Interesting facets of this unique interaction between the 5′-UTR of the mRNA and the tRNA have been elucidated via in vitro biochemical studies. In one study involving the B. subtilis glyQS 5′-UTR, Mg2+ was implicated as an important requirement for efficient in vitro antitermination [9, 10]. Near maximal tRNA binding occurs with 5 mM Mg2+, but maximal antitermination is not achieved until 15 mM Mg2+. In another in vitro study utilizing this same model system, it was found that the tRNA is able to be competitively displaced prior to the formation of the antiterminator. However, once the tRNA is bound to the mRNA at both points of contact, the tRNA is resistant to competitive displacement .
The 2-aminopurine purine base analog (AP) provides local nucleic acid structural information via steady-state [11–15] and time-resolved [16–19] fluorescence experiments. The fluorophore senses local stacking and polarity changes, yielding changes in emission intensity and/or emission wavelength [20–22]. In addition, AP is capable of base pairing with uracil in a manner that is similar to that of adenine [23–25]. These characteristics of AP have allowed the substitution of the fluorophore for a variety of nucleotides, especially guanine and adenine, to monitor nucleic acid dynamics and interactions with minimal structural perturbation to double-stranded motifs and a variety of single-stranded RNA motifs [11, 13–18, 21, 24–27].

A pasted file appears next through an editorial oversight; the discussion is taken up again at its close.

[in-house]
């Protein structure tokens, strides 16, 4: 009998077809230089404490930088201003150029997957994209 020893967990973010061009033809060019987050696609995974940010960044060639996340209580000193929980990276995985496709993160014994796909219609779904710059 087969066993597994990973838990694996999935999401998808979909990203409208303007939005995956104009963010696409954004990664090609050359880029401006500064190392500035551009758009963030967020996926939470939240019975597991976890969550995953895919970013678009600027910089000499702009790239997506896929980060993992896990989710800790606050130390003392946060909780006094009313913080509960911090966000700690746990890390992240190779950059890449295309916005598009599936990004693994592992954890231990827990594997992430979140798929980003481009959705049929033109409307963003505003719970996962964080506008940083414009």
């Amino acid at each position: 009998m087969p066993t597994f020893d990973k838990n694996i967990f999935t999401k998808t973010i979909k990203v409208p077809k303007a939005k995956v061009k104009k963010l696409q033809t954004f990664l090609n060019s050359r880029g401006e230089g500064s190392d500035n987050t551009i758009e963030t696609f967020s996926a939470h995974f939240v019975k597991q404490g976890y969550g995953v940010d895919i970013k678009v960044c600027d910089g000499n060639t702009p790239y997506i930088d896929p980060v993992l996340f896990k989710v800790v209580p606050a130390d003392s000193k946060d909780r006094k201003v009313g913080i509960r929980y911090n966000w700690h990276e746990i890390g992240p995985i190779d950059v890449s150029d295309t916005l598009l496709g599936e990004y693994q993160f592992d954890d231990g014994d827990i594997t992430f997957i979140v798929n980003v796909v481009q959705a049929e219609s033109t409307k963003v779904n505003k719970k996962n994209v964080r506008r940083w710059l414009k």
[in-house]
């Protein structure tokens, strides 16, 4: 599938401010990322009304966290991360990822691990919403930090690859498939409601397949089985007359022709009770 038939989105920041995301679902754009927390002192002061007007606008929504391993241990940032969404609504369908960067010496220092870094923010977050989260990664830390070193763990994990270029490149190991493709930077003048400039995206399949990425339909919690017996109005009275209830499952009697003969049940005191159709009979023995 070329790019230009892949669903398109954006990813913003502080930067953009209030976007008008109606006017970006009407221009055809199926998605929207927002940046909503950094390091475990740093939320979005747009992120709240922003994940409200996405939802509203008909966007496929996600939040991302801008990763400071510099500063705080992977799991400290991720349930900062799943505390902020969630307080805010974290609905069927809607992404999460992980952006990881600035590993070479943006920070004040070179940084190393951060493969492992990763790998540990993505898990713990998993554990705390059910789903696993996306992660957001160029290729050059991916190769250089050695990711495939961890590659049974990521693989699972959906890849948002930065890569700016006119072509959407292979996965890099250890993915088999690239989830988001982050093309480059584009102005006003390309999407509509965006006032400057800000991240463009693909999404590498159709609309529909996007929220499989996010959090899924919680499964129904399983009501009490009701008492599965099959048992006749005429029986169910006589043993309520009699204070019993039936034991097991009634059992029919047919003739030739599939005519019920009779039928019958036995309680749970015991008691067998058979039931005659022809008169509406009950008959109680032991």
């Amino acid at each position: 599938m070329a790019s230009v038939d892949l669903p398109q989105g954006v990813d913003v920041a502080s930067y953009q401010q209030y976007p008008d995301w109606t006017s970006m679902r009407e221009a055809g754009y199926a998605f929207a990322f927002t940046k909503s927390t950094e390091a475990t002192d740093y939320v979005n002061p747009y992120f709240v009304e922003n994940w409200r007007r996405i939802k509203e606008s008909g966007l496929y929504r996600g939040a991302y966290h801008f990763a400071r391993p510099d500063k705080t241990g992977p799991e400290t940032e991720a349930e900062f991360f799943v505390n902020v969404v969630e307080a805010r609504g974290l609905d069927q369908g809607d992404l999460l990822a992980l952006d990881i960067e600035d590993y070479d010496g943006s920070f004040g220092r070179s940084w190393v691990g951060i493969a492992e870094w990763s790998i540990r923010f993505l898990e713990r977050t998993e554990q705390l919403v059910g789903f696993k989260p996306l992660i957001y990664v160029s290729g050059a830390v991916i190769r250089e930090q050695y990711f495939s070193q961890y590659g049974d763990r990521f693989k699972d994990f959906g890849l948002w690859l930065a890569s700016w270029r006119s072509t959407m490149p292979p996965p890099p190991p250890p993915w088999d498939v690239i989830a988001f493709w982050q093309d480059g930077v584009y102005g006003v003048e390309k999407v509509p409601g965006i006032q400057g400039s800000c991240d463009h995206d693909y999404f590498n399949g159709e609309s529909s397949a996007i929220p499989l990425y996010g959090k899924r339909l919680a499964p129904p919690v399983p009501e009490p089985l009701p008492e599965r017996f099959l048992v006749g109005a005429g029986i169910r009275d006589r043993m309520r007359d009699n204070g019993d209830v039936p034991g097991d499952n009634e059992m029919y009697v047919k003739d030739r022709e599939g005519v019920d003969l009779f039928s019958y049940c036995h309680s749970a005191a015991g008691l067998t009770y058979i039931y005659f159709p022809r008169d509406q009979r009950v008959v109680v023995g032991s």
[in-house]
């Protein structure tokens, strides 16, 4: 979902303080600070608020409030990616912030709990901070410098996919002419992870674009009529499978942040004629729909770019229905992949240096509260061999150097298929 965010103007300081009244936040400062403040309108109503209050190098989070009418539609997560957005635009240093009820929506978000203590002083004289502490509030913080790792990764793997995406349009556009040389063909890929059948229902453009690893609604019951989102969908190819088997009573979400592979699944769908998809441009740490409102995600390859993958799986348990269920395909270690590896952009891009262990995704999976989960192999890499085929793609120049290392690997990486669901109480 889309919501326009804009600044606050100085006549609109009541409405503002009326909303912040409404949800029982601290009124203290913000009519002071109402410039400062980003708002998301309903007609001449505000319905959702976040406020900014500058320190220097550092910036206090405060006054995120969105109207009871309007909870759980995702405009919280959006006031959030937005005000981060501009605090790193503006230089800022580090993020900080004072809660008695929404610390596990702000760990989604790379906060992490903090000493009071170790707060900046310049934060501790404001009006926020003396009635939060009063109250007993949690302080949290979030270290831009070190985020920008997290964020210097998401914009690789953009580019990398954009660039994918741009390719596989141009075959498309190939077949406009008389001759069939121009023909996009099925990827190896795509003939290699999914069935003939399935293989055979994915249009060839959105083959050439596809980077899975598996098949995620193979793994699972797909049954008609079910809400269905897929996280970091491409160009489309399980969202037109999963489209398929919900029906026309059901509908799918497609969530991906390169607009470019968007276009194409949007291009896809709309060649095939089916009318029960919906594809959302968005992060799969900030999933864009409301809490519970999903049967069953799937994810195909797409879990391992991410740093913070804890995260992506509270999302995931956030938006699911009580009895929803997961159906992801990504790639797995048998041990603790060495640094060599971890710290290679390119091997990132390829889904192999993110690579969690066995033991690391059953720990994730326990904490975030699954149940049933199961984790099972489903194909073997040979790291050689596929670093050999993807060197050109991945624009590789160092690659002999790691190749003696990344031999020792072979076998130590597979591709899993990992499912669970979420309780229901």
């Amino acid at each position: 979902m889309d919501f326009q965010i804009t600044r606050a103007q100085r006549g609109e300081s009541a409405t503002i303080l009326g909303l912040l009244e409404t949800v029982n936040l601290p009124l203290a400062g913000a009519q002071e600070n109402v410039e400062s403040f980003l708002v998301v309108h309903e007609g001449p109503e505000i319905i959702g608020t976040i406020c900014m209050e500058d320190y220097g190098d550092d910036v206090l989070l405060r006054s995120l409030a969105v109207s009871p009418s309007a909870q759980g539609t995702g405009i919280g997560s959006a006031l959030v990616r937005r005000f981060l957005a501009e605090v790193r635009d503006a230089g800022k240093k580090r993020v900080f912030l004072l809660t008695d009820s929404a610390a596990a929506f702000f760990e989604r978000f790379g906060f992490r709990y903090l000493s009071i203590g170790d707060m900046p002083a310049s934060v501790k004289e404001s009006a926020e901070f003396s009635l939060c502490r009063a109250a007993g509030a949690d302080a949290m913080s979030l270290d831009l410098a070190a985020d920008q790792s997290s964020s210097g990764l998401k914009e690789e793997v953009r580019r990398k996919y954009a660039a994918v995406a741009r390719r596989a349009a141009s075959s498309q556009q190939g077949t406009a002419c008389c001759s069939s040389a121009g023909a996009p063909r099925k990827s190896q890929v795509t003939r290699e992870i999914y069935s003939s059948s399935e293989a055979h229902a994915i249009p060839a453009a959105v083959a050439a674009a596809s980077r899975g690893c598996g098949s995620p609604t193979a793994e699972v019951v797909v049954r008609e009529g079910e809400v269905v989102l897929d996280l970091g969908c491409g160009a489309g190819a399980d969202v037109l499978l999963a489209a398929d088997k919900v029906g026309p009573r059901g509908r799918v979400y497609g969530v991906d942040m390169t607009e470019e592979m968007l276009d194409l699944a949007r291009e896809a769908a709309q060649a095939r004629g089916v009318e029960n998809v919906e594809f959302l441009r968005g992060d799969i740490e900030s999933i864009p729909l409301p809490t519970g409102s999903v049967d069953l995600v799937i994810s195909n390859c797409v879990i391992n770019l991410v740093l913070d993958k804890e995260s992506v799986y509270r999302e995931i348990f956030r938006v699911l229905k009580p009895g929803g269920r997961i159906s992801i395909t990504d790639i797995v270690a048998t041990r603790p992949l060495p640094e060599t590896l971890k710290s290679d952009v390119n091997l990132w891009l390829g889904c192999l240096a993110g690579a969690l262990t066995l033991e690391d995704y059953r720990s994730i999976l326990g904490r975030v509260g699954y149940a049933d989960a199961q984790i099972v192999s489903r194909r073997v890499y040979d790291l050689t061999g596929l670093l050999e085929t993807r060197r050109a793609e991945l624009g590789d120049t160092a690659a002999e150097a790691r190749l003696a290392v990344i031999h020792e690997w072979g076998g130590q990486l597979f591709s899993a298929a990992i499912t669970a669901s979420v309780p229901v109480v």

Past studies from this lab have raised some interesting hypotheses regarding the interaction between the tRNA acceptor end and the antiterminator. The NMR solution structure of an antiterminator model RNA, AM1A , revealed structural flexibility in the antiterminator that was hypothesized to allow for tRNA binding via an induced-fit and/or tertiary structure capture. A more recent study identified a preferred binding site for Mg2+ along helix A1 in AM1A . From this work, it was hypothesized that the Mg2+ binding at this site might facilitate tRNA binding by reducing electrostatic repulsion. In the current work, AP was utilized to probe structural changes in T box antiterminator model RNA upon its binding with model tRNA. The results of these studies will provide evidence in support of the two hypotheses presented above. In addition, while much work has been done to increase the general understanding of the nature of AP in DNA dynamics, these studies will contribute to the understanding of the nature of AP in RNA dynamics.